As US officials voice opposition to China's draft anti-terrorism legislation, technology companies are caught in the crossfire, as companies are increasingly tasked with providing sensitive information to about their user to an array of competing governments.
The Chinese legislation would mandate technology companies to install “back doors” or hand over encryption keys and user information to government agencies. Financial institutions and even manufacturing companies would similarly be required to turn over user data to China.
It is the latest escalation in a race between China and Western government to enact aggressive surveillance policy. During a press conference last week, China's Foreign Ministry spokesperson Hong Lei said China looked at legislation enacted by other countries, including the US, in drafting the law.
He compared the legislation to the U.S. Communications Assistance for Law Enforcement Act, a wiretapping law that provides hardware and software specifications for telecommunications companies, to make it easier for law enforcement agencies to perform surveillance on telephone and Internet traffic. Lei said, “It is hoped that the US side would respect China's normal legislation, rather than exercise double standards.”
The remarks came less than a week after President Obama signed the Cybersecurity Act of 2015. The legislation, buried within the Omnibus Spending Bill, was criticized by civil liberties groups as an assault on privacy that would do little to increase national security.
Sen. Ron Wyden (D-Ore.) called the legislation “the worst” version of CISA, in a statement. The US does not need “knee-jerk responses that allow companies to fork over huge amounts of their customers' private data with only cursory review,” he wrote. “Reducing the amount of independent oversight and constricting the scope of the PCLOB's (Privacy and Civil Liberties Oversight Board) authority sends the wrong message and will make our intelligence agencies less accountable.”
China's controversial legislation was tabled in March, under pressure from US officials and business groups. A week after the US enacted its own controversial legislation, China's anti-terror law was back in play.
Notably, the anti-terror law expands the definition of terrorism. The draft defines terrorism as any “proposition or activity — that, by means of violence, sabotage or threat, generates social panic, undermines public security, infringes personal and property rights, and menaces government organs and international organizations — with the aim to realize certain political and ideological purpose.” It is not difficult to envision China using this expansive definition to restrict journalist and other enemies of the state.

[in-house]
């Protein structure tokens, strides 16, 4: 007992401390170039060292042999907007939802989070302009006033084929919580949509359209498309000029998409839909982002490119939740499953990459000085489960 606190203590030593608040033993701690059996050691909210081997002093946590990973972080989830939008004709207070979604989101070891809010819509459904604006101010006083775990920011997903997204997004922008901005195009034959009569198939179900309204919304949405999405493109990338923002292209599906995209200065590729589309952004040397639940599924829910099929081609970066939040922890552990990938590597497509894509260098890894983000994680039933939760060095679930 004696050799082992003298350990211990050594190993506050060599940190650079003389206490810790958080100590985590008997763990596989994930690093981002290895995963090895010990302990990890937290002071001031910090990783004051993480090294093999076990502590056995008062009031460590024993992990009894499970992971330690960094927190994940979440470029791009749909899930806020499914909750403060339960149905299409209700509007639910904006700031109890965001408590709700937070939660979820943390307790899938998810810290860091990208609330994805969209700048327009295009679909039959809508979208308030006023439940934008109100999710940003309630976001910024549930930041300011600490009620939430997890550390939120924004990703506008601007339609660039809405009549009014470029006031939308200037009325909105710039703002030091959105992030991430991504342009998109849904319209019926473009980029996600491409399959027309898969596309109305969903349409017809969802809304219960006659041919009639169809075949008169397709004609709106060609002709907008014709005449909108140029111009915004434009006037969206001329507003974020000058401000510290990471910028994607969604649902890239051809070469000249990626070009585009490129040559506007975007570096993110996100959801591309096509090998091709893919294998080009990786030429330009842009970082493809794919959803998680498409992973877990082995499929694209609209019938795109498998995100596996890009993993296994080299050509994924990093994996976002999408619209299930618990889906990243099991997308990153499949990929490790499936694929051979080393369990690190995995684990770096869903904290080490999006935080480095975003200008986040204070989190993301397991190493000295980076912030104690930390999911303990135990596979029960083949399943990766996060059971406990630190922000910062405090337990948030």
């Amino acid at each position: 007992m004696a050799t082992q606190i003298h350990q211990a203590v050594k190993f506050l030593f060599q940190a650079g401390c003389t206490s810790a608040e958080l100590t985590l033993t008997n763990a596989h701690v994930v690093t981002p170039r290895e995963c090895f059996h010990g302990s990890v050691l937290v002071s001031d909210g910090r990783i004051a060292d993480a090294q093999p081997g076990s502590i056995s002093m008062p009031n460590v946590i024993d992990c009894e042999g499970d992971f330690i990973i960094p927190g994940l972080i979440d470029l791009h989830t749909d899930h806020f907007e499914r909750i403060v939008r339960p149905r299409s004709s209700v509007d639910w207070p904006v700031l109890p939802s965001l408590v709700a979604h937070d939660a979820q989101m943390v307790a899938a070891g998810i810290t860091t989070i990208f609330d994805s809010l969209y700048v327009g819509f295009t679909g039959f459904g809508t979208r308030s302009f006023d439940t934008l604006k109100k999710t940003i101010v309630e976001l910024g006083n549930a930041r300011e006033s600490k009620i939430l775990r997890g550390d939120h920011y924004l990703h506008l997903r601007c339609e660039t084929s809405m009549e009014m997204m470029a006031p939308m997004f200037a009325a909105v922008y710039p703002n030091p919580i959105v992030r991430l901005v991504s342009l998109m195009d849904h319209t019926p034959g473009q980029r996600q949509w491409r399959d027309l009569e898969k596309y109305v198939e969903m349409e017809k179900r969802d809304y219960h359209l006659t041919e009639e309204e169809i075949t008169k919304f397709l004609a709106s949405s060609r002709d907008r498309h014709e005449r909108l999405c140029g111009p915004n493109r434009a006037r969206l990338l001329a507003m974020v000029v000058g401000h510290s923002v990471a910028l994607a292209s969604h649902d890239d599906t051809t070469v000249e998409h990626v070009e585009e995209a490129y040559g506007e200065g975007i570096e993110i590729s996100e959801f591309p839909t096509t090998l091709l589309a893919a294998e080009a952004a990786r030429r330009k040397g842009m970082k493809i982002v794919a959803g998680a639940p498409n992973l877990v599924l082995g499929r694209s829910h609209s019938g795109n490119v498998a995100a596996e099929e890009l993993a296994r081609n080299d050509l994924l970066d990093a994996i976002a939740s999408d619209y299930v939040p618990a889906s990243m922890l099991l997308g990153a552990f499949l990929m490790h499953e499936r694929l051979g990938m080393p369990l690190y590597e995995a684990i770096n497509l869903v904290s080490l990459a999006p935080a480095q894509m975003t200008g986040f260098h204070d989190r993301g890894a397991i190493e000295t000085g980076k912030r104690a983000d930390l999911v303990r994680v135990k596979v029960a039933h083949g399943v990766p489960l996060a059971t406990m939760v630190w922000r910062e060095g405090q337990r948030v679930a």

“It's race to the bottom,” said Nathan Leamer, a policy analyst and the outreach manager for the R Street Institute, in speaking with SCMagazine.com. “We've opened the door to other countries racing to pass bad cybersecurity policy.”
US officials' stance against China is further complicated by revelations that the NSA may have been involved in creating a backdoor in Juniper's VPN connection. Juniper issued a security warning and created a patch two years after reports emerged stating that the NSA was involved in creating backdoors in Juniper products.
Morey Haber, VP of Tech at BeyondTrust, believes the backdoor was created to comply with now-expired legislation. In speaking with SCMagazine.com, he said, “Companies the size of Juniper do not put back doors in and not know about that.”
Security researcher Samy Kamkar wrote in an email to SCMagazine.com that legislation allowing government surveillance will pressure individuals to increase encryption, since it makes public the fact of mass surveillance “from various nation states, hacking groups, criminal organizations and others.”
French legislators have been working on legislation that would allow broad surveillance capabilities beyond those approved in France after the Paris terror attacks last month. New measures may include prohibiting free and shared Wi-Fi and prohibiting or attempting to block the anonymous browser Tor within the country – a technically challenging feat that so far only China has been able to achieve. Earlier this year, Russia tried, and failed, to block Tor.
“If the US is going to enact bad cyber-surveillance legislation,” asked Leamer at R Street Institute, “what is to stop other countries from following suit?”
UPDATE: China's legislature approved the anti-terrorism law. See the full story.